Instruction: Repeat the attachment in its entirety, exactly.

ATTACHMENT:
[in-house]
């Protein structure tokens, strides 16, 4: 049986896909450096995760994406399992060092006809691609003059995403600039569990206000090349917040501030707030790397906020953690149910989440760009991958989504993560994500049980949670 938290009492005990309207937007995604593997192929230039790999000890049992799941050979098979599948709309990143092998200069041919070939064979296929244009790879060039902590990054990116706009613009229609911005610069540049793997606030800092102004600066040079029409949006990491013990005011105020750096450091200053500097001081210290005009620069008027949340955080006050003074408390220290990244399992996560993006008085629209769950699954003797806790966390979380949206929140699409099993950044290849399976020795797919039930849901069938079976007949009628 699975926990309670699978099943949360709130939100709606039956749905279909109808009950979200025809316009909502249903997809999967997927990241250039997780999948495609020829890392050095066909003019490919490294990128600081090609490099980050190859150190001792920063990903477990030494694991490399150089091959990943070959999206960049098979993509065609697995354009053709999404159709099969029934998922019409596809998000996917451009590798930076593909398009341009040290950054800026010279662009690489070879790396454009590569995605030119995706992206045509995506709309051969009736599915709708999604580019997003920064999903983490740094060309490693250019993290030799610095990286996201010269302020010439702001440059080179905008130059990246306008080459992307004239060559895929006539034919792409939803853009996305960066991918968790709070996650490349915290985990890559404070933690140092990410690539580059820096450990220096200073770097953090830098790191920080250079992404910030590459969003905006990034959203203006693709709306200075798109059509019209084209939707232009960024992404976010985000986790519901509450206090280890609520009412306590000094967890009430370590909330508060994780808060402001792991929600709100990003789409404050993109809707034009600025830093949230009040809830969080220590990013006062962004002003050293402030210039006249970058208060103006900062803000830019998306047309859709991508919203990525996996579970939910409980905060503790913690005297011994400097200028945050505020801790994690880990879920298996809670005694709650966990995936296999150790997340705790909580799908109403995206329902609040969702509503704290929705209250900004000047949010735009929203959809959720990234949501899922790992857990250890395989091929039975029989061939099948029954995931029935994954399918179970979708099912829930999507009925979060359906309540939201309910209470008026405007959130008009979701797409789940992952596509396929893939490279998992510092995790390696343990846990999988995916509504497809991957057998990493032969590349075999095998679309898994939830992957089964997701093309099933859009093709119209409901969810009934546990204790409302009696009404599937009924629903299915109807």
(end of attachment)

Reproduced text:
[in-house]
């Protein structure tokens, strides 16, 4: 049986896909450096995760994406399992060092006809691609003059995403600039569990206000090349917040501030707030790397906020953690149910989440760009991958989504993560994500049980949670 938290009492005990309207937007995604593997192929230039790999000890049992799941050979098979599948709309990143092998200069041919070939064979296929244009790879060039902590990054990116706009613009229609911005610069540049793997606030800092102004600066040079029409949006990491013990005011105020750096450091200053500097001081210290005009620069008027949340955080006050003074408390220290990244399992996560993006008085629209769950699954003797806790966390979380949206929140699409099993950044290849399976020795797919039930849901069938079976007949009628 699975926990309670699978099943949360709130939100709606039956749905279909109808009950979200025809316009909502249903997809999967997927990241250039997780999948495609020829890392050095066909003019490919490294990128600081090609490099980050190859150190001792920063990903477990030494694991490399150089091959990943070959999206960049098979993509065609697995354009053709999404159709099969029934998922019409596809998000996917451009590798930076593909398009341009040290950054800026010279662009690489070879790396454009590569995605030119995706992206045509995506709309051969009736599915709708999604580019997003920064999903983490740094060309490693250019993290030799610095990286996201010269302020010439702001440059080179905008130059990246306008080459992307004239060559895929006539034919792409939803853009996305960066991918968790709070996650490349915290985990890559404070933690140092990410690539580059820096450990220096200073770097953090830098790191920080250079992404910030590459969003905006990034959203203006693709709306200075798109059509019209084209939707232009960024992404976010985000986790519901509450206090280890609520009412306590000094967890009430370590909330508060994780808060402001792991929600709100990003789409404050993109809707034009600025830093949230009040809830969080220590990013006062962004002003050293402030210039006249970058208060103006900062803000830019998306047309859709991508919203990525996996579970939910409980905060503790913690005297011994400097200028945050505020801790994690880990879920298996809670005694709650966990995936296999150790997340705790909580799908109403995206329902609040969702509503704290929705209250900004000047949010735009929203959809959720990234949501899922790992857990250890395989091929039975029989061939099948029954995931029935994954399918179970979708099912829930999507009925979060359906309540939201309910209470008026405007959130008009979701797409789940992952596509396929893939490279998992510092995790390696343990846990999988995916509504497809991957057998990493032969590349075999095998679309898994939830992957089964997701093309099933859009093709119209409901969810009934546990204790409302009696009404599937009924629903299915109807």